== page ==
Hours after the Charlie Hebdo terrorist attack, well-meaning clarion calls against terrorism, as well as support for the victims and the foundation of free expression, went viral with the hashtag #JeSuisCharlie, translating to “I am Charlie.” In cities across the world, people gathered en masse in defiance of terrorism’s chilling effect on public assembly. Parallels can be drawn to the visceral outpouring of American public support to see James Franco and Seth Rogen’s movie The Interview following the threat of Sept. 11 style terrorist attacks.
For once, the American people and much of the free world seem united. How dare any entity, foreign or domestic, determine what I can say, write, direct, or view in the marketplace of ideas?
Franco, Rogen, and the cartoonists of Charlie Hebdo’s artistic expression may have been crass and controversial to some, but public response echoed the famous quote “I may not agree with what you say, but I will defend to the death your right to say it,” often misattributed to Voltaire. (In fact, the quote comes from a biography of the French satirist and writer written by Evelyn Beatrice Hall.)
And I can get behind that clarion call. Part of the beauty of the marketplace of ideas is that the public responds to the crass and controversial in such varied ways that our attitudes, beliefs, and behaviors shift in exciting, dynamic directions as the plurality of our democracy become known, and this should be free of coercive violence.
Part of that beauty of the marketplace of ideas is also the ability to condemn terrorism while critiquing the cartoons of Charlie Hebdo, in particular the depiction of the Muslim prophet Muhammad, within the context of French society. In that context, I contend that you may want to rethink saying #JeSuisCharlie.
In these cartoons, the sacred figure Muhammad is denigrated to the racist, Western trope of the Arab in the bazaar—he is a long-nosed brown man. The dark, long-nosed Middle Easterner is eerily similar to constructions of Jews in pre-World War II European propaganda. Moreover, he inhabits the Western view of Islam as patently authoritarian, violent and intolerant of speech; in one cartoon he says, “100 lashes if you don’t die of laughter.”
In a more telling cartoon featuring a Muslim and a Jew, the speech bubble says, “Must not mock” as it’s flanked by the title The Untouchables 2.This presupposes that in France, Muslims and Jews hold hegemonic, structural power through which they have the authority to create a chilling effect on expression.
Rather, the opposite is the case.
France, out of step with the Enlightenment ideals of freedom of religion and the separation of church and state, banned religious face coverings such as the burqa. The nation pitched this as a concern with security in the face of terrorism; however, the changing demographics of France suggest that the move may be more about xenophobic leanings and misplaced concern over the subjugation of women. Debates whether the burqa subjugates women in France ironically did not appear next to proposed bans on Louis Vuitton high heels—it appears that the French are comfortable with one argument for the objectification of women and not another.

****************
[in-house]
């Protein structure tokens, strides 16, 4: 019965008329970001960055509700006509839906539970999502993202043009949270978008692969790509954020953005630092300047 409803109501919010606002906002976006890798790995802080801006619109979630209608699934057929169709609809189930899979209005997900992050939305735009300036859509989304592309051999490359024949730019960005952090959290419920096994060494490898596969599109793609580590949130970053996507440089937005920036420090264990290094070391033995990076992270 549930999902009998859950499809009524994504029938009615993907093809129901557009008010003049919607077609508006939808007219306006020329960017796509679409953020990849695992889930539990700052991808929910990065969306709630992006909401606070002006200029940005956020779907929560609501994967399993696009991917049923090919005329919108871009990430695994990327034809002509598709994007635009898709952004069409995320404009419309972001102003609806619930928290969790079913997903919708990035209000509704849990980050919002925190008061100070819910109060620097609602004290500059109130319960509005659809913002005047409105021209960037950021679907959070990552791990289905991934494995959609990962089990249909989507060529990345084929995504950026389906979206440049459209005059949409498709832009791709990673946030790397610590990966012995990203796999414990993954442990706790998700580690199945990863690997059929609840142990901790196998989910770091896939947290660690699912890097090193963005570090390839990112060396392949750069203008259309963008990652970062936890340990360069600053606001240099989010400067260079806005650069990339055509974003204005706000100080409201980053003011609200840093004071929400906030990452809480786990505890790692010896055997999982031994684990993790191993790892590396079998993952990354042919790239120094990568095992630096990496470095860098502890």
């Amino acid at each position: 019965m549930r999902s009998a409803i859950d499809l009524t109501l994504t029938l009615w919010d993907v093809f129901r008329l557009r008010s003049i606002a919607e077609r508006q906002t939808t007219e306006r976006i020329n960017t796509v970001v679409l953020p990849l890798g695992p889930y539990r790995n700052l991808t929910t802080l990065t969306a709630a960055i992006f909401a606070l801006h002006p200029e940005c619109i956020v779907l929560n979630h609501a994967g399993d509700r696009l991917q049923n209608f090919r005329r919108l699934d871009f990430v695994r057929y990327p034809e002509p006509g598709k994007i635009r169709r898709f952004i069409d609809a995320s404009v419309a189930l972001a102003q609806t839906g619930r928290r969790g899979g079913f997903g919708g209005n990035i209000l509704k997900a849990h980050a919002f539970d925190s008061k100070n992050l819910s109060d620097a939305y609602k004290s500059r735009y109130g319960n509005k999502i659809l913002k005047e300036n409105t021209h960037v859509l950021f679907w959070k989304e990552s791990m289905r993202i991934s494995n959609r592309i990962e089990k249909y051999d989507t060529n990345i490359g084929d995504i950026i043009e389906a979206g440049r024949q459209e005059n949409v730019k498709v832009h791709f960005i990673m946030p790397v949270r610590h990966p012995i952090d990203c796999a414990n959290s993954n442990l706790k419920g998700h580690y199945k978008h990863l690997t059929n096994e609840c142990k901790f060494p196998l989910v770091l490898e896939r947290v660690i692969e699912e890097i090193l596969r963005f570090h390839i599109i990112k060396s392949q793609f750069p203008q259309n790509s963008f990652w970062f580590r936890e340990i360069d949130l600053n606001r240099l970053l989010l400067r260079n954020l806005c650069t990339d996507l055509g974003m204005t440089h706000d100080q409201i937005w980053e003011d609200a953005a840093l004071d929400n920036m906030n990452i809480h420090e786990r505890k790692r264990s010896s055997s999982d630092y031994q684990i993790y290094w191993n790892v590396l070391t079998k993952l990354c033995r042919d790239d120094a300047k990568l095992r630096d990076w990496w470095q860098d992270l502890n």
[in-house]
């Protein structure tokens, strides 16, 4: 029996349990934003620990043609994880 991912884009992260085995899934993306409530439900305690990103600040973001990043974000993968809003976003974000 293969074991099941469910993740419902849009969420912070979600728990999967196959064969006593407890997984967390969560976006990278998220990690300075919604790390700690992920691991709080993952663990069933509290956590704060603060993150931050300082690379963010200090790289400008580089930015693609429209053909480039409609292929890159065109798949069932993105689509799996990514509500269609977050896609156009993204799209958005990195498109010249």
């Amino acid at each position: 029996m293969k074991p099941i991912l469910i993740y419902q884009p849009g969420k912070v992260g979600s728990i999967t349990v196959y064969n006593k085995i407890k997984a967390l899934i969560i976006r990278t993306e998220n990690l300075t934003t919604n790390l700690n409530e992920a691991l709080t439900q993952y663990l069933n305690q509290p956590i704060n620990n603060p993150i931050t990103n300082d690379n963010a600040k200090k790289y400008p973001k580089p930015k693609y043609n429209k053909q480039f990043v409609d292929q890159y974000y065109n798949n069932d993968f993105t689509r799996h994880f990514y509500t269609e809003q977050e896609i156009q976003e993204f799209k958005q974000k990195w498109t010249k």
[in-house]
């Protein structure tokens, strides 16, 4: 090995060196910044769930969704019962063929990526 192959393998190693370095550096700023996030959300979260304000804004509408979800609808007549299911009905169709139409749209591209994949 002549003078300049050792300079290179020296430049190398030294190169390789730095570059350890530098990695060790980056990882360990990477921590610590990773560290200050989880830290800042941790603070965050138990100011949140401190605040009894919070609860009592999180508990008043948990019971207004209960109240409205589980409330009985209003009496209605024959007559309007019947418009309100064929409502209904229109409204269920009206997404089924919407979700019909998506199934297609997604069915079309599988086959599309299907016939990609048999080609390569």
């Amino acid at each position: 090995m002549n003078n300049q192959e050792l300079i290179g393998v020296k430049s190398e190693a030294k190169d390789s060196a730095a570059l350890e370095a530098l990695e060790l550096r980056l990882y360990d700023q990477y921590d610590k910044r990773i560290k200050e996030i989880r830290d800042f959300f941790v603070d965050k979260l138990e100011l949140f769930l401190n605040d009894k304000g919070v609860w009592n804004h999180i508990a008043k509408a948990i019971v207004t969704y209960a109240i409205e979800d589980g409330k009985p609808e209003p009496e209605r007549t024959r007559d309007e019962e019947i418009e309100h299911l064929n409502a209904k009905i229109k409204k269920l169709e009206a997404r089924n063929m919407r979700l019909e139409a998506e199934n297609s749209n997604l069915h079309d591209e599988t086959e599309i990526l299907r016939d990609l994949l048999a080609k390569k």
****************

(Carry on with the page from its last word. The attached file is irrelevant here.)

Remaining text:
Five years prior to the ban, the 2005 French riots saw mostly alienated Muslim youth take to the streets in face of lack of employment opportunities and structural discrimination, and France today still reveals anti-Muslim attitudes, with 63 percent of people claiming they do not think Islam is in step with French values.
These cartoons operate in this context of Muslim experience. Satire is most effective when it punches up toward power. We can think of Jonathan Swift’s A Modest Proposal, in which the heartlessness of the English colonizers is exposed through hyperbole as they suggest literally eating the colonized children of Ireland as a fix for poverty. In the case of Charlie Hebdo, we see the satirical outfit punching down at a frequent target of establishment France, a target that feels historically alienated, denigrated, and discriminated against.
Arguments exist in which Charlie Hebdo is equal opportunity in its critique, as they even satirize Christians. Christians, however, are not systematically discriminated against in the way that Muslims and immigrants in France are, through both through law and social perception.
Je suis Charlie? I’m not, no. I think the publication promotes xenophobia, racism, and Islamophobia. But I do believe that they should be free to be the Charlie they are and others can associate with their expression if they choose.
But I’m reminded of the meme of Morpheus from The Matrix where he asks, “What if I told you…” and then belittles your behavior.
What if I told you that you could condemn terrorism, support freedom of speech, and criticize racist schlock posing as satire? #JeSuisNuanced
This post originally appeared at the Good Men Project and has been reprinted with permission.